Q: Was that a tropical storm last week?
A: The western Great Lakes region was visited by a rare tropical storm Tuesday when Cristobal made its way into southern Wisconsin.
Rainfall from eastern Iowa to central Wisconsin was intense, with Madison, La Crosse, Wausau and Rhinelander all recording just under 2 inches of rainfall overnight Tuesday into Wednesday. Even more impressive rainfalls were recorded in eastern Iowa, as Dubuque got 2.16 inches, Cedar Rapids got 2.35 inches and Iowa City was hit with 3.47 inches.
Most impressively, the sea-level pressure (SLP) dropped to 989 millibars on Tuesday night — the lowest June SLP ever recorded in Madison. Green Bay’s SLP dropped to 986 — its record for June, breaking one set in 1917. As we have mentioned before in this column, differences in SLP are what drive the wind and so with this record low SLP, it is not surprising that wind gusts in Madison that night reached 30 mph at the airport and were likely higher in other local spots.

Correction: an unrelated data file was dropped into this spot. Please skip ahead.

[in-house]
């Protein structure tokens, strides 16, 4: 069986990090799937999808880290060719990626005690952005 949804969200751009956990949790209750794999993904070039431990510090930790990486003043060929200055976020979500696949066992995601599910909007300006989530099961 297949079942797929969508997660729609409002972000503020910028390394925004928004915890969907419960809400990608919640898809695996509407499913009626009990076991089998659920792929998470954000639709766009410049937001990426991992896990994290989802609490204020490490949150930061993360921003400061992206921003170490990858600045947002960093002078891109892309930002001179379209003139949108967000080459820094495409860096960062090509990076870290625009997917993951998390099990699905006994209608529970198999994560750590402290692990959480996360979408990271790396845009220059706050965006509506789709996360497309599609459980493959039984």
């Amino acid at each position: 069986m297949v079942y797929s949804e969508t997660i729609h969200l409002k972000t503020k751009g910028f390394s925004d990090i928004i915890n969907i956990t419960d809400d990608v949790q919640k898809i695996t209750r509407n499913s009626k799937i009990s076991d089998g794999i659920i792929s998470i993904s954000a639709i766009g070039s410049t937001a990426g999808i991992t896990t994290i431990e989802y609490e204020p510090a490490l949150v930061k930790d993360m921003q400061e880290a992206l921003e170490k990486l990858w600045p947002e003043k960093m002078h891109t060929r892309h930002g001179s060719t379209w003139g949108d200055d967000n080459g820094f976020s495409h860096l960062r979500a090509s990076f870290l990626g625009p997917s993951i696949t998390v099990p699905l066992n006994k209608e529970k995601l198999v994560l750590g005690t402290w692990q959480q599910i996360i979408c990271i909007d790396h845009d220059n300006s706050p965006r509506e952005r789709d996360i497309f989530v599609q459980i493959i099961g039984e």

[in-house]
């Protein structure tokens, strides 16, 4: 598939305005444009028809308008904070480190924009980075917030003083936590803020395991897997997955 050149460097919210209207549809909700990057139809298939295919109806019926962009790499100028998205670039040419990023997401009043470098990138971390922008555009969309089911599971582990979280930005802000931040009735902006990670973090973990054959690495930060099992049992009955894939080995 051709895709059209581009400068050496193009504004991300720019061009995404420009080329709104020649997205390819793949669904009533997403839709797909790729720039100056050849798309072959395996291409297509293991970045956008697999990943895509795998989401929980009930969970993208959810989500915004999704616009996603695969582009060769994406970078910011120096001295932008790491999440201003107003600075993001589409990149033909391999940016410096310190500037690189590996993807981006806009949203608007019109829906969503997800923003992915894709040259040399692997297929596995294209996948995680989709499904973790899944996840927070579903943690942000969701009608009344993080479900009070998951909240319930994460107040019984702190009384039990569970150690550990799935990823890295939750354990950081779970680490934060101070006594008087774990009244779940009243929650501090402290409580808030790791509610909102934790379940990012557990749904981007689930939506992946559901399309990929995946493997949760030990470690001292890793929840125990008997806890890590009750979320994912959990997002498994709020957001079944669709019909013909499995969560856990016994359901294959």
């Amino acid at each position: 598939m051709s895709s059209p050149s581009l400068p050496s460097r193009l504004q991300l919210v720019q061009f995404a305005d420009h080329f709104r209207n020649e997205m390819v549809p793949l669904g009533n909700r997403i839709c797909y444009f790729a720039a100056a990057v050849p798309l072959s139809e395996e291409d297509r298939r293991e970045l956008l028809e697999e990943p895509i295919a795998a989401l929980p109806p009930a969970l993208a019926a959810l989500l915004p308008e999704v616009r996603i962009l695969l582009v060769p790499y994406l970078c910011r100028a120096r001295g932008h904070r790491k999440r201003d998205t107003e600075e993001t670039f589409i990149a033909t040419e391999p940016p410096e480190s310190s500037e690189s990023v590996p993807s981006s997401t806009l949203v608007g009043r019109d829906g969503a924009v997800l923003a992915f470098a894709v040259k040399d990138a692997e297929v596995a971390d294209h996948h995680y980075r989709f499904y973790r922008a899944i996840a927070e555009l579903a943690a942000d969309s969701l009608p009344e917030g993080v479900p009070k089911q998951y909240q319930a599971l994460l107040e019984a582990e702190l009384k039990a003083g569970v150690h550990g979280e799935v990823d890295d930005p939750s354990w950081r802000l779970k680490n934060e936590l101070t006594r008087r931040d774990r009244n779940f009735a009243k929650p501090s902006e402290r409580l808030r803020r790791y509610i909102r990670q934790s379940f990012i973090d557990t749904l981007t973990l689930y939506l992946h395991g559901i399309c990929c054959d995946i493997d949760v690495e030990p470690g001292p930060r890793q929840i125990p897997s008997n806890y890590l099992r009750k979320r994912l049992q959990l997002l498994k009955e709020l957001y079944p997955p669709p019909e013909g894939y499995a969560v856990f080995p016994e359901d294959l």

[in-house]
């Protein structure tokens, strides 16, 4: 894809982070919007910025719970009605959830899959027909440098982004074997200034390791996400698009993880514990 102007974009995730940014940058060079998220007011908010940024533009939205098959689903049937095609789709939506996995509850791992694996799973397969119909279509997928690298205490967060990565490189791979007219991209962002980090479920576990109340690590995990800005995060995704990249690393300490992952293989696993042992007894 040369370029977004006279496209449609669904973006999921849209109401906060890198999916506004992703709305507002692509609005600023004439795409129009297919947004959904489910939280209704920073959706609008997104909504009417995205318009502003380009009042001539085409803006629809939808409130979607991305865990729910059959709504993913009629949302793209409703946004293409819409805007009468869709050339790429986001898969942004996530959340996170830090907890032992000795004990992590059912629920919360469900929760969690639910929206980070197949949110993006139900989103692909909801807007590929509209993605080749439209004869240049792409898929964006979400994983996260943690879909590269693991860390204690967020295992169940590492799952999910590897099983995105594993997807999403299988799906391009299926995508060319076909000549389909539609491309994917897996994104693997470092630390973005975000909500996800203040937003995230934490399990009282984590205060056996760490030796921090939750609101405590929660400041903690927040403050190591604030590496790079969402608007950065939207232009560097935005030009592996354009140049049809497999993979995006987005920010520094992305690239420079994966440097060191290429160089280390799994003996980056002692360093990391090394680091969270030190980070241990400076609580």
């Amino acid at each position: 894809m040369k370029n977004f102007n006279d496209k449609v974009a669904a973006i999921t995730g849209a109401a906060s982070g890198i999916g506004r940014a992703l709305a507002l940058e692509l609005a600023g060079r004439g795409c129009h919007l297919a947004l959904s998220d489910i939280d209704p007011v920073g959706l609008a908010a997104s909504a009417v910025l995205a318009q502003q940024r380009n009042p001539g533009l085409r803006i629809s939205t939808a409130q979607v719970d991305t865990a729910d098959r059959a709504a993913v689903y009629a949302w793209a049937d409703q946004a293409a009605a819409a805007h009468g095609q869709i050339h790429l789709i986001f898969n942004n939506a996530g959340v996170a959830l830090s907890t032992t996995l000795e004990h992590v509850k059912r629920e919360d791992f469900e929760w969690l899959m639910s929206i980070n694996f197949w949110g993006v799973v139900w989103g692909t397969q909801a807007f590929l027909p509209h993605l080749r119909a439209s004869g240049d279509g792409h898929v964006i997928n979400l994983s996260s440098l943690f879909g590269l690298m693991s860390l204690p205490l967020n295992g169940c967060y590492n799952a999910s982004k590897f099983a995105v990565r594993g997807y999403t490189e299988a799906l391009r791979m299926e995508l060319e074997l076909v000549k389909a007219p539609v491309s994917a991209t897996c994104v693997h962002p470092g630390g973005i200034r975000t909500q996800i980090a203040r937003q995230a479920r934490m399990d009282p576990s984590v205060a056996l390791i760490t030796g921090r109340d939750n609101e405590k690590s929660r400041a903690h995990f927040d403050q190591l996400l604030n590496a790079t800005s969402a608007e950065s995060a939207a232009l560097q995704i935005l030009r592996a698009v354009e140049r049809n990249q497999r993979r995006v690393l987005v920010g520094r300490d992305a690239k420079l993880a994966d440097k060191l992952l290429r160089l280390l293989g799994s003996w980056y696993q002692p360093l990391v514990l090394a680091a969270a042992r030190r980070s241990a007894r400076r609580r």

Dewpoint temperatures climbed into the low 70s overnight as well — a sure sign of tropical air. In fact, in the Janesville/Beloit area the overnight dewpoints were 75 degrees — more characteristic of Miami or New Orleans.
Though it is not the first time such a tropical system has affected the state, it is a rare event as various sources suggest no more than four other such events have occurred in recorded Wisconsin history.
Ed Hopkins, assistant state climatologist, informed us that the deadly Galveston Hurricane of September 1900 was one of the four. An unnamed hurricane from October 1949, Carla in 1961 and Gilbert in 1988 round out the rest of the storms that had impacted Wisconsin — though in each of these cases it was the southeastern corner of the state that was grazed.
Steve Ackerman and Jonathan Martin, professors in the UW-Madison department of atmospheric and oceanic sciences, are guests on WHA radio (970 AM) at 11:45 a.m. the last Monday of each month. Send them your questions at firstname.lastname@example.org or email@example.com.
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